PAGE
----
he said, she said, but who really cares?

  • The senators, Jeff Flake of Arizona and Susan Collins of Maine, did not say that they would vote to confirm Judge Brett M. Kavanaugh to the Supreme Court. But both made positive remarks.
  • Senator Heidi Heitkamp, a Democrat who is facing a difficult re-election race and had been undecided, said she would vote against the confirmation. (New York Times)
Well readers, here we go. Abuse got political. How many of you survivors our there have yet to out your abuser? Or worse yet, how many of you have, to only hear you are mistaken? Mis-remembering? Wrong in some sense or another? Take your suffering and bear it. Like the cross.  Just silence yourself, would you now! There is no end to this type of thinking. No one really wants to hear your story. No one wants to hear about your suicidal thoughts or your panic attacks. Deal, please, they say. So you are silenced. End of story. Women all over are nodding their heads. And once again, we all nod. Just be quiet. Face it. You asked for it. He was young. He was drunk. He was …. blah blah blah. Regardless, your story goes like still water under the bridge. Quietly.
Lake Champlain from Mt Philo, Vermont

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What Hath Man Wrought!

Outside my window is nothing but fall perfection. The sugar maples are electric shades of red and orange; fire flames igniting hillsides with their brilliant hues while yellow pops all over the landscape too. Evergreens stand taller now, holding their forest color and reminding us that life goes on even while chlorophyll breaks down those leaves fading on the deciduous trees. Poetry alone captures this season of change. This moving on: an end and a beginning all in the same breath. 

Autumn in Vermont

And yet, regardless of my present beatific state, it would be unthinkable to not mention all the suffering happening around our globe. Puerto Ricians are minimally months away from finding electricity or clean water back into so many dwellings swept to the ground by Hurricane Maria. California is inundated by the most devastating fires of all time; more than 50,000 acres are burning in Napa and Sonoma counties alone (The Washington Post). One need not look further than Texas or Florida to find unrivaled destruction this hurricane season.  All man’s work. All due to our cavalier approach to having our way upon this gentle earth; us, we are the cause of so many of these epic disasters.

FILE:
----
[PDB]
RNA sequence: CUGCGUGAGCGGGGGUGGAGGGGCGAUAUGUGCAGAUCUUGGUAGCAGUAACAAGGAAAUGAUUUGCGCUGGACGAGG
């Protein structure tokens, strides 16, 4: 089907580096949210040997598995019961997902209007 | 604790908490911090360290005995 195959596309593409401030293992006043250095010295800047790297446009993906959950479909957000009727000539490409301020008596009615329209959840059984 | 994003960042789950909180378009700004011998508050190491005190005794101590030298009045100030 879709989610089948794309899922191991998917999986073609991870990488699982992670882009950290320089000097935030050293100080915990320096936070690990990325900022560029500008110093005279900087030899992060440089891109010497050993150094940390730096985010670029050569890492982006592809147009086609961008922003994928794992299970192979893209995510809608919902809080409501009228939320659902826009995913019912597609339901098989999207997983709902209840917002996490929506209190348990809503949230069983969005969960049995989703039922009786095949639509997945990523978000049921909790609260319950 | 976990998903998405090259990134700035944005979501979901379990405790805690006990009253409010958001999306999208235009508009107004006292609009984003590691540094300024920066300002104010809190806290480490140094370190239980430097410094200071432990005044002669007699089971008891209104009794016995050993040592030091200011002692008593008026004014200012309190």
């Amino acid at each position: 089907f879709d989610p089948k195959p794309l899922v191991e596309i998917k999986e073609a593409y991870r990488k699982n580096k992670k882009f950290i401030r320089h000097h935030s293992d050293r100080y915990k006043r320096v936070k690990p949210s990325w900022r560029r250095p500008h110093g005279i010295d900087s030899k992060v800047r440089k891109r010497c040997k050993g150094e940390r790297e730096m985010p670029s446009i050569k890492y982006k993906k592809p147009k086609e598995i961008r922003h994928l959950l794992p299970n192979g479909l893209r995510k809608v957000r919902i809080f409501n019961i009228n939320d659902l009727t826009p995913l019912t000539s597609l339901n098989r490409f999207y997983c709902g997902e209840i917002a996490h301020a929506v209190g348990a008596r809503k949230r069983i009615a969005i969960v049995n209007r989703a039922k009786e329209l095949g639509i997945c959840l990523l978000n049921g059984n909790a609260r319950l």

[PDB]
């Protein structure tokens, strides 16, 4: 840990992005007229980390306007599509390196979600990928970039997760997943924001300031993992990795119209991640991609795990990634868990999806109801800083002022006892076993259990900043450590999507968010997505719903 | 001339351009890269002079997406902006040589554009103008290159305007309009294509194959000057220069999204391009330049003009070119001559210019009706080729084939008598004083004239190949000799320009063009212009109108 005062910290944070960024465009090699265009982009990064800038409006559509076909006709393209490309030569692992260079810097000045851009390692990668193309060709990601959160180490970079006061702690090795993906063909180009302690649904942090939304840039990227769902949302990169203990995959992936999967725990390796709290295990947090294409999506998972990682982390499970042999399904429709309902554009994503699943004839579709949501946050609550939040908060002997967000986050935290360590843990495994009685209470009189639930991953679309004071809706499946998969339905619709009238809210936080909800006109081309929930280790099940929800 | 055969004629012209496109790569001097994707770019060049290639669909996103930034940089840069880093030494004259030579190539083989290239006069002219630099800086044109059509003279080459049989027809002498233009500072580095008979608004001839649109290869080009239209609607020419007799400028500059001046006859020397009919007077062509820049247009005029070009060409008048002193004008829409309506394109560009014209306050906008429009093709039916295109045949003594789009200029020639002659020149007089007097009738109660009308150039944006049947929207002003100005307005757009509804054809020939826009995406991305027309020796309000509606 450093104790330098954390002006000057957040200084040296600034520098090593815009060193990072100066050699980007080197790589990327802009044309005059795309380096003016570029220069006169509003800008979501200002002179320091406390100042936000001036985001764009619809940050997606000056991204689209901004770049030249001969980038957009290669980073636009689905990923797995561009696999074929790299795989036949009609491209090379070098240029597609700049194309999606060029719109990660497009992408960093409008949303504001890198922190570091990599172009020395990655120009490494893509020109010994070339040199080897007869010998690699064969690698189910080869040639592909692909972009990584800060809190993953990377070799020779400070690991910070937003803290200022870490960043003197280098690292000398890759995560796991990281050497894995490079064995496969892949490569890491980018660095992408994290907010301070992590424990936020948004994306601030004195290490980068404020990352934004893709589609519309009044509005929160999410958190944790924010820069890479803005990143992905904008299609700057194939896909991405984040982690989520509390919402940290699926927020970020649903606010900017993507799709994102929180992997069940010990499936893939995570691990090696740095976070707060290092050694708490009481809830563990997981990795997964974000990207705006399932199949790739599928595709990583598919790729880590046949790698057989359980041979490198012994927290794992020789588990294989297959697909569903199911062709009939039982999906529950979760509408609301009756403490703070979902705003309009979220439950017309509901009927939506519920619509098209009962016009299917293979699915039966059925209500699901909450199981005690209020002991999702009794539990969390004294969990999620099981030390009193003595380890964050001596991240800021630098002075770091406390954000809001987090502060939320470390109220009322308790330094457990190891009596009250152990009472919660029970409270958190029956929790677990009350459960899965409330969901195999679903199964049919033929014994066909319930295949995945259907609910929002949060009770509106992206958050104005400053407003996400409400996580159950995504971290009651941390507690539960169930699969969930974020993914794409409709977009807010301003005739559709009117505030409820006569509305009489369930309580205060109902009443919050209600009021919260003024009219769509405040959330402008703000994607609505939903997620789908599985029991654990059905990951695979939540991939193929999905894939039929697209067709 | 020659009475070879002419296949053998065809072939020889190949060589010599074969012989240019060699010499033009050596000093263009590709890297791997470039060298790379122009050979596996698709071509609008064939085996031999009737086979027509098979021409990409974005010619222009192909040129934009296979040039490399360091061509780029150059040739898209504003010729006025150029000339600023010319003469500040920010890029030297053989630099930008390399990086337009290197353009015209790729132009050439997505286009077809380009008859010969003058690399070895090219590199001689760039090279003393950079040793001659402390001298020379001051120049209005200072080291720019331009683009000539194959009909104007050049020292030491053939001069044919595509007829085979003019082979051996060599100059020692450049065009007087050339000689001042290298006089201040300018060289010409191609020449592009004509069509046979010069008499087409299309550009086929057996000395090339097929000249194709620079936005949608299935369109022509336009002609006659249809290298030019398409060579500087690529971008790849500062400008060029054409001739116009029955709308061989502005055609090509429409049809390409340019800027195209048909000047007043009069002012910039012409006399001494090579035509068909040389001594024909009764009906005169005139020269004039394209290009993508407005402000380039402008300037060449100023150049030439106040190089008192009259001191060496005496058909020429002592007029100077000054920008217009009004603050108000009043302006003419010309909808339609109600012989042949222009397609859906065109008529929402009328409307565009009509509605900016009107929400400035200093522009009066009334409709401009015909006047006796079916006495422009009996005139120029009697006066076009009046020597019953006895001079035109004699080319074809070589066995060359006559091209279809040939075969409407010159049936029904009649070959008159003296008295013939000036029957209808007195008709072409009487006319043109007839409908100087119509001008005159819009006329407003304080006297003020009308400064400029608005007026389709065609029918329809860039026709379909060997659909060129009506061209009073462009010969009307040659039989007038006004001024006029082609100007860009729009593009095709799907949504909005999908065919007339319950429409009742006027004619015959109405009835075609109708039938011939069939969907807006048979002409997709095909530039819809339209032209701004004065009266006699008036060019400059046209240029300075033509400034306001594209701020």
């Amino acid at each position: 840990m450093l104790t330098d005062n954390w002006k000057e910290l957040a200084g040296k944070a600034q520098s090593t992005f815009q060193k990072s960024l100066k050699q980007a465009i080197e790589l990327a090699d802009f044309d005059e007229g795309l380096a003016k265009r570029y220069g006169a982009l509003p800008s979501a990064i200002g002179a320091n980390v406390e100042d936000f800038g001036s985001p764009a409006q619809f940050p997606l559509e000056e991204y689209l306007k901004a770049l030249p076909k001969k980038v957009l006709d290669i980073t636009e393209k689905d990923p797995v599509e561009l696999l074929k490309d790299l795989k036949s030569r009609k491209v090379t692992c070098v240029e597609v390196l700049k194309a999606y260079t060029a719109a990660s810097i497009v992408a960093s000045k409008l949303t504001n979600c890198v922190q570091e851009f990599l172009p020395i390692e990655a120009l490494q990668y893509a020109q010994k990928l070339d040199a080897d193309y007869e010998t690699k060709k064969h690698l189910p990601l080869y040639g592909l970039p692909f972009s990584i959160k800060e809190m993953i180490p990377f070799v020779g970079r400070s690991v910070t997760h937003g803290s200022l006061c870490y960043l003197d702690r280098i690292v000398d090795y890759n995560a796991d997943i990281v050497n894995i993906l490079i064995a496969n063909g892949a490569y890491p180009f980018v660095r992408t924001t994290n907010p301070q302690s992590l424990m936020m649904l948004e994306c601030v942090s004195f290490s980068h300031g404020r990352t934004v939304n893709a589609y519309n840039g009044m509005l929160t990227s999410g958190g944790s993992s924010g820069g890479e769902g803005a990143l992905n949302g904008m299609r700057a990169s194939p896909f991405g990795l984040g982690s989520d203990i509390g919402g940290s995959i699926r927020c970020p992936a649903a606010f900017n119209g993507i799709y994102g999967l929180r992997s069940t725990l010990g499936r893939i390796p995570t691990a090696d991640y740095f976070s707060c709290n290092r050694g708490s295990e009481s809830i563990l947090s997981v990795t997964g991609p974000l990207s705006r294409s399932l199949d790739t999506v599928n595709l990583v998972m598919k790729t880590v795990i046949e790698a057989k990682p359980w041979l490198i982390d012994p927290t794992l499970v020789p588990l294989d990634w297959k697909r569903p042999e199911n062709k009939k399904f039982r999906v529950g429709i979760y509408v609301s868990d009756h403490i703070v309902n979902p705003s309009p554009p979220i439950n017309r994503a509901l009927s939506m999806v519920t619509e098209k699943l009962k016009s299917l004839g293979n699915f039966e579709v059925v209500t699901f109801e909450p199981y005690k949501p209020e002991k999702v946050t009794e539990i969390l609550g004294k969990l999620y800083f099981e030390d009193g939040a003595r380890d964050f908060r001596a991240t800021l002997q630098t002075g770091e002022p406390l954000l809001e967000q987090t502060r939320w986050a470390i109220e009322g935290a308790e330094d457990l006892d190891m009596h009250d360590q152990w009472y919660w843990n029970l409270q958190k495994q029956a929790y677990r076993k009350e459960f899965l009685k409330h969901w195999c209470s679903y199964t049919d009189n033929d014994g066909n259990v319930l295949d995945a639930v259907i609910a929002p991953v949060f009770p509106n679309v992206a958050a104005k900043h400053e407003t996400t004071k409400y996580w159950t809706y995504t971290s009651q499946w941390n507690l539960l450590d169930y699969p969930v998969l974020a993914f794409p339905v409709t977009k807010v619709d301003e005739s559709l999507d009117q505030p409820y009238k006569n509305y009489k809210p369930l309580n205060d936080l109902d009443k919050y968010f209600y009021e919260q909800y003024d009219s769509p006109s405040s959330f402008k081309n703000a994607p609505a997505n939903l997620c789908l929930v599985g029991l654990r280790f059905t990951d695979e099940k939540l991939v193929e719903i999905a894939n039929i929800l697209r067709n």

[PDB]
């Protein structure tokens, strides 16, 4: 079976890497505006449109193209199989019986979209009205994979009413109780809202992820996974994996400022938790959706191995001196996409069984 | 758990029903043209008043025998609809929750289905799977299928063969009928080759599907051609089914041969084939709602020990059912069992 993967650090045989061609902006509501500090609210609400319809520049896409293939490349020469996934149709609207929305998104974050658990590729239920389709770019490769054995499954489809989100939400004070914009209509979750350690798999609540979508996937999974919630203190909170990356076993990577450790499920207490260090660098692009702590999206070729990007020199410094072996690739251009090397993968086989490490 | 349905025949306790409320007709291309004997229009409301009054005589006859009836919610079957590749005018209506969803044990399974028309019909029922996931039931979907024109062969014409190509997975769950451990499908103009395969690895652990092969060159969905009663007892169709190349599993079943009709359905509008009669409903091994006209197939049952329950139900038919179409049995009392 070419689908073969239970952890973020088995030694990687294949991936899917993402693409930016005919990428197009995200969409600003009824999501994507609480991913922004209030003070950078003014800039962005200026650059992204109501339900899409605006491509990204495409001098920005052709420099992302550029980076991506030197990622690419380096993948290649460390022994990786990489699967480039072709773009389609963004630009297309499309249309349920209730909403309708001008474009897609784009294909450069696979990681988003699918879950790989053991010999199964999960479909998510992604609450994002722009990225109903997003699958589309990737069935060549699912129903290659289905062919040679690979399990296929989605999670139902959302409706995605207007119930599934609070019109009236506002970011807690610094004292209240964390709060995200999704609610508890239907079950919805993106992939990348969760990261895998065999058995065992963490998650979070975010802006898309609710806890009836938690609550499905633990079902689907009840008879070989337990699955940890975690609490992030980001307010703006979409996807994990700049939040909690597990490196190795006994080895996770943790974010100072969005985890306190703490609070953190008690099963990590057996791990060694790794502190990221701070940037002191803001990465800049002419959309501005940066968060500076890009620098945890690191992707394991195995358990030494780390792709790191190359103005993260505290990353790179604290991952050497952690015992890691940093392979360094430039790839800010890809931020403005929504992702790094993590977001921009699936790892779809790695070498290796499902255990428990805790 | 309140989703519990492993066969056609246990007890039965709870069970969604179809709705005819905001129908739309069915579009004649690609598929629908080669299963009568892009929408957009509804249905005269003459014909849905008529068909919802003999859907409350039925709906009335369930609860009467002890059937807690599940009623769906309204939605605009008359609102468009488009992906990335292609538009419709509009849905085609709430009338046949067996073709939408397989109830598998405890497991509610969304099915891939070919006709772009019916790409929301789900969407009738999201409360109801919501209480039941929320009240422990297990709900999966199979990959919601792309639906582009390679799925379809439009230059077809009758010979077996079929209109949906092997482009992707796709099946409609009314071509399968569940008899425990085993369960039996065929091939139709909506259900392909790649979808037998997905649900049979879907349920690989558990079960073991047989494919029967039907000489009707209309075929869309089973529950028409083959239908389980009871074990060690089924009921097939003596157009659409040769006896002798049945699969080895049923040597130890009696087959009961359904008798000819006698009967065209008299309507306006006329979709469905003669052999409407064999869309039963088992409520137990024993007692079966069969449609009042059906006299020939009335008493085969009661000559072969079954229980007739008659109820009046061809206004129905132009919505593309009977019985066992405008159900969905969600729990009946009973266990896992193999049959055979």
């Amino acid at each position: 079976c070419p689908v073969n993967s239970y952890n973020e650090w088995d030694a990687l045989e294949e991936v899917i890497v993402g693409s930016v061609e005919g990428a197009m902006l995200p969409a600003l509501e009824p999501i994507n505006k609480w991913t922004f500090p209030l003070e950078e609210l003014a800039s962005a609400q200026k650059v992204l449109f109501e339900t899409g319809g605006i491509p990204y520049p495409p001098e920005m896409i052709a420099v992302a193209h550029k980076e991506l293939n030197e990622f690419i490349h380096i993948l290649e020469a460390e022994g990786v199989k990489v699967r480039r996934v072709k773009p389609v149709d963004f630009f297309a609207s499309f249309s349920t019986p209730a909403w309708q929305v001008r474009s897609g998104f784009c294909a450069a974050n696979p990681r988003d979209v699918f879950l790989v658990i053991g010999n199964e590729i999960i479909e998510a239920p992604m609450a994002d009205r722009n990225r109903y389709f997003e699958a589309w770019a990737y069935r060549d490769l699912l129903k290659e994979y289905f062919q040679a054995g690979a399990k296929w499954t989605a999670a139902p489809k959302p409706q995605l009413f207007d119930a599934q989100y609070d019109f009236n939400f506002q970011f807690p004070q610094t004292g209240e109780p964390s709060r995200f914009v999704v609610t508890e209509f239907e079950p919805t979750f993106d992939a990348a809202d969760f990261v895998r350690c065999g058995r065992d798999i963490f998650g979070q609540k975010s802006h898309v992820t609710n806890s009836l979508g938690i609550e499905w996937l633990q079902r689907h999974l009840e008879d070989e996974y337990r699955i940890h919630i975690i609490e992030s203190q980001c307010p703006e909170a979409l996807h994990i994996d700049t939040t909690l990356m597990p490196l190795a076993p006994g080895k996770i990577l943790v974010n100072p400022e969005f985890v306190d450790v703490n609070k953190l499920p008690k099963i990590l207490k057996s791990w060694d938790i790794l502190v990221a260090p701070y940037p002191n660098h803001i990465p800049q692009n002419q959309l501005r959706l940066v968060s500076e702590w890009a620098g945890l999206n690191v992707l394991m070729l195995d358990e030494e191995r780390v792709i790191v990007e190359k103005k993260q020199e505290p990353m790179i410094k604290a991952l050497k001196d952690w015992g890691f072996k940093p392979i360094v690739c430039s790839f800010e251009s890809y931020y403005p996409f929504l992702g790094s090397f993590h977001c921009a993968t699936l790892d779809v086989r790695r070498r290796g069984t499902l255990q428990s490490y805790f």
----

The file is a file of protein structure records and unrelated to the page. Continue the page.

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horror, again, hope, again

Early Monday I was sitting in my car waiting for the layer of morning frost to melt off my windshield when I first heard the news from Las Vegas on NPR. I immediately got out of the car and went back inside to hug my wife. In her confusion over this double goodbye, I suggested she sit. Together we scrolled through dozens of 140 character snippets on Twitter; just long enough to fully grasp the horror. What is there to say when one hears of another mass murder carried out by another person in possession of a rigged-rapid-fire rifle? Is this our new normal, America?

Period 1, I asked my students to start class with a seven minute write. Typical Monday routine although I am sure they sensed my desperate need for writing time rather than our regular foray into playfulness. 7 minutes to write. That mystical number which allows us to break into the root of the matter. Afterwards, I asked who heard the news from Las Vegas that morning. Several responded at once. One shooter. Mass murder. Innocent concert-goers. Largest massacre in US history. After a brief but potent rundown of the know facts I posed the pressing yet unanswerable question: how will we solve the gun violence epidemic in America? They talked background checks. Gun limits. Mental illness. But then they sat mute, weighed down by the magnitude of gun violence, again. I asked them, please continue this conversation, with anyone, with everyone. To not let the NRA or the politicians in their pockets, or the fear, win. I’m not sure they could hear me. Many own guns. Most are already afraid. One suggested I carry a gun. We laughed at the thought of that. Me. The little lady with loud boots and big hats. It was time to move on, so, we segued into a discussion of the character of Edna’s suicide at the end of Chopin’s The Awakening. Seriously, understanding these massacres are beyond me in every way possible.

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